First, I have no problems with companies protecting their investments and their rightful property that they have worked hard to create. I would only ask for more protection for consumers as well. Having said that, most DRM tends to not only strip legal rights (for example, the first-sale doctrine) from users, but also to hinder legitimate use of a person's personal computer by restricting the use of other legitimate programs (Example: Securom's blacklist tends to conflict with Microsoft Sysinternals' Process Explorer, which many people use as a replacement for Windows' default task manager). Its also a commonly held belief (and some people claim proof, although I have not the knowledge to personally provide the proof) that some DRM software can damage hardware (notably optical drives such as CD-Roms, CD+/-RW, etc). Some such software also acts in ways befitting spyware, such as by scanning a computer's current running processes and currently installed drivers as well as submitting encrypted information across the internet which has contents that can only be speculated on. All of these functions are done generally without the consent or knowledge of the consumer. Even when a consumer is aware of a DRM technology, they often have little or no knowledge of what the software actually does or how it could affect their personal computer.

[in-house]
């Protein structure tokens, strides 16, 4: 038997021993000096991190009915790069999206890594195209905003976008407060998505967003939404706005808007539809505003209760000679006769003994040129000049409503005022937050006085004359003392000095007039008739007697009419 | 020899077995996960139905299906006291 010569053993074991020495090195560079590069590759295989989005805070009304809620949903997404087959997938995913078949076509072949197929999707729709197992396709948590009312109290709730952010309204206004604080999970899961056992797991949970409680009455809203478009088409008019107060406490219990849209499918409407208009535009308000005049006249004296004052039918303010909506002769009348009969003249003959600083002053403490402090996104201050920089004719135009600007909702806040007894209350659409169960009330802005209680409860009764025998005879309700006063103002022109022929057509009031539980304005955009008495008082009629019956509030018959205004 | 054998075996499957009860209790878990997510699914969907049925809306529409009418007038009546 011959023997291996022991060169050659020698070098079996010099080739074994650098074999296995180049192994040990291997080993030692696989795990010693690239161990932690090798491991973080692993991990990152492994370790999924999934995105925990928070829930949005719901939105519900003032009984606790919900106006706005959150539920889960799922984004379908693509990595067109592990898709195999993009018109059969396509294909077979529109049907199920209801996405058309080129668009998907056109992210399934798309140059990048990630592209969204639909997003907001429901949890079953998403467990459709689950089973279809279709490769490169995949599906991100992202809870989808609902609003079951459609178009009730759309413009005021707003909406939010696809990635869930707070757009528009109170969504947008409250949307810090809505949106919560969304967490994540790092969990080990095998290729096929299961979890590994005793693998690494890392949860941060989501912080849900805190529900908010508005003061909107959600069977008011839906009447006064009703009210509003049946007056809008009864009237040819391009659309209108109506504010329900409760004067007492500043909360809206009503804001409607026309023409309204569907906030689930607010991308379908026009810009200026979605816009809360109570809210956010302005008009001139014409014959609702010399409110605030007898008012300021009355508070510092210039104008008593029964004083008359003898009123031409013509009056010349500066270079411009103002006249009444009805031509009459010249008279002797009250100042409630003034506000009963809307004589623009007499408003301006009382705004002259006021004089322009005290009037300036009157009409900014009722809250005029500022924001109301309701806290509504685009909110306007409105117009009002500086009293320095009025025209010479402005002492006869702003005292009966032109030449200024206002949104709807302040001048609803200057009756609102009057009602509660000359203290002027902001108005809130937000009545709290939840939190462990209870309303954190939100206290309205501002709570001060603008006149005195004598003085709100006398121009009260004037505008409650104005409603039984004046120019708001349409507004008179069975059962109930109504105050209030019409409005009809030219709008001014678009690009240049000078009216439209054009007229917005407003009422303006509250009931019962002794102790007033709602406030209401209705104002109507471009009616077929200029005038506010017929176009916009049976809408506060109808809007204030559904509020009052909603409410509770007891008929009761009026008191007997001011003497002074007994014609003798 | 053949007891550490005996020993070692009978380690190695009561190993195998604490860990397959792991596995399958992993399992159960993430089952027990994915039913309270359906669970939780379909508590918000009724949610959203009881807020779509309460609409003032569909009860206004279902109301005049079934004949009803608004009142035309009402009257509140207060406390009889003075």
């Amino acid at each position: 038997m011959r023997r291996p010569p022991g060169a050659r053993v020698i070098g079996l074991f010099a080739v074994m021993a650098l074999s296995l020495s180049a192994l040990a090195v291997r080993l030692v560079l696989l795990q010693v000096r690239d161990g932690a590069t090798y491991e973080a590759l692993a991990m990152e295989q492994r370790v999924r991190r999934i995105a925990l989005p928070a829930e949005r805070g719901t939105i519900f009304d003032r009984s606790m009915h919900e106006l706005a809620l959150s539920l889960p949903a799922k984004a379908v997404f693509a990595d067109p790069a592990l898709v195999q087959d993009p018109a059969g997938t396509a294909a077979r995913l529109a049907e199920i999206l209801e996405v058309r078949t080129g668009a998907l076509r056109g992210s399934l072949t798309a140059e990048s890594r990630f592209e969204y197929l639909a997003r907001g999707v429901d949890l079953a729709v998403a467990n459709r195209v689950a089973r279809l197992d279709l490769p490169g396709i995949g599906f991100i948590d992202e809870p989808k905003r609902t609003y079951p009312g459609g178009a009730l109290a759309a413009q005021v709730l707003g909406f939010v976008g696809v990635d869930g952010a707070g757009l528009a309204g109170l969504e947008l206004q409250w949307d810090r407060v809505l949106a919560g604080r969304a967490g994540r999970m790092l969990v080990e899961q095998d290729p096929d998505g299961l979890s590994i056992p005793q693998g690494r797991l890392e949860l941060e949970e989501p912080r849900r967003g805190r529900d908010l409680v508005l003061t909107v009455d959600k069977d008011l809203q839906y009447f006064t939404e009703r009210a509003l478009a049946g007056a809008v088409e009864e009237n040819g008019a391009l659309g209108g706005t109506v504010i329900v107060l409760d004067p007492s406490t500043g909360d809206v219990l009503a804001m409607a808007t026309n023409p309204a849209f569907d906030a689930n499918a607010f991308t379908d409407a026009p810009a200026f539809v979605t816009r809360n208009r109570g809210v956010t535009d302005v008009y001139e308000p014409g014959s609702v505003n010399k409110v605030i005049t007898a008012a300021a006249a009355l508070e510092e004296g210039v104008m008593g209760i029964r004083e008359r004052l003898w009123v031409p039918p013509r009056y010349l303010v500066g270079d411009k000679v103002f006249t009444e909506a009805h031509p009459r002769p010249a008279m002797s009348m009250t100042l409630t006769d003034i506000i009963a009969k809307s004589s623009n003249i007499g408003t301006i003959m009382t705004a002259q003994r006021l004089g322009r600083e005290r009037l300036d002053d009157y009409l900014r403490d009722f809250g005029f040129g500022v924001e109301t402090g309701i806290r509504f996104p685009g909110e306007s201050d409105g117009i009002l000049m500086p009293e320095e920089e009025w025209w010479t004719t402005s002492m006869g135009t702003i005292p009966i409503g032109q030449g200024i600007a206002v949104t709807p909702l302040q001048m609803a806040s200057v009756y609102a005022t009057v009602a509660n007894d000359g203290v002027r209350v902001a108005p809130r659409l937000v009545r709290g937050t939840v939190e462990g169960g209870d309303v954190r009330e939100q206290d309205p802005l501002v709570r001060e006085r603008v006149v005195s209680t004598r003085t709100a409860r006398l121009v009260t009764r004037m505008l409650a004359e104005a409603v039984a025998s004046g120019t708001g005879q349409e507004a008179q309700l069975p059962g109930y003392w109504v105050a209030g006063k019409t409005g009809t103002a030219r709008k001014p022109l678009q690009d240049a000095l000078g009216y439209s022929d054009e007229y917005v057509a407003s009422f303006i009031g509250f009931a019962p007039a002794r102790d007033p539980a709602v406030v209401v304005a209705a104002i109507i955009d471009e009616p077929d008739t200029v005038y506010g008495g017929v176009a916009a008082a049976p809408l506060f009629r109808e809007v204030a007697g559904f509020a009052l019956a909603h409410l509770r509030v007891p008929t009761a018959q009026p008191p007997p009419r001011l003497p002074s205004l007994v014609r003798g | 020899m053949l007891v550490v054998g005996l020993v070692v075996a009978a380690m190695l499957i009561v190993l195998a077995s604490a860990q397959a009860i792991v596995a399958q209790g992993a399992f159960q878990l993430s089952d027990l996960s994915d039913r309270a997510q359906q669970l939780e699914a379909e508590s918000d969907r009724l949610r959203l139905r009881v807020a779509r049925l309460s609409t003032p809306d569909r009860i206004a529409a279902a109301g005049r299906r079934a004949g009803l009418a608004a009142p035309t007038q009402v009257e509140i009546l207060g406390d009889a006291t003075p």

FTC Town Hall to Address Digital Rights Management Technologies - Event Takes Place Wednesday, March 25, 2009, in Seattle #539814-00100
FTC Town Hall to Address Digital Rights Management Technologies - Event Takes Place Wednesday, March 25, 2009, in Seattle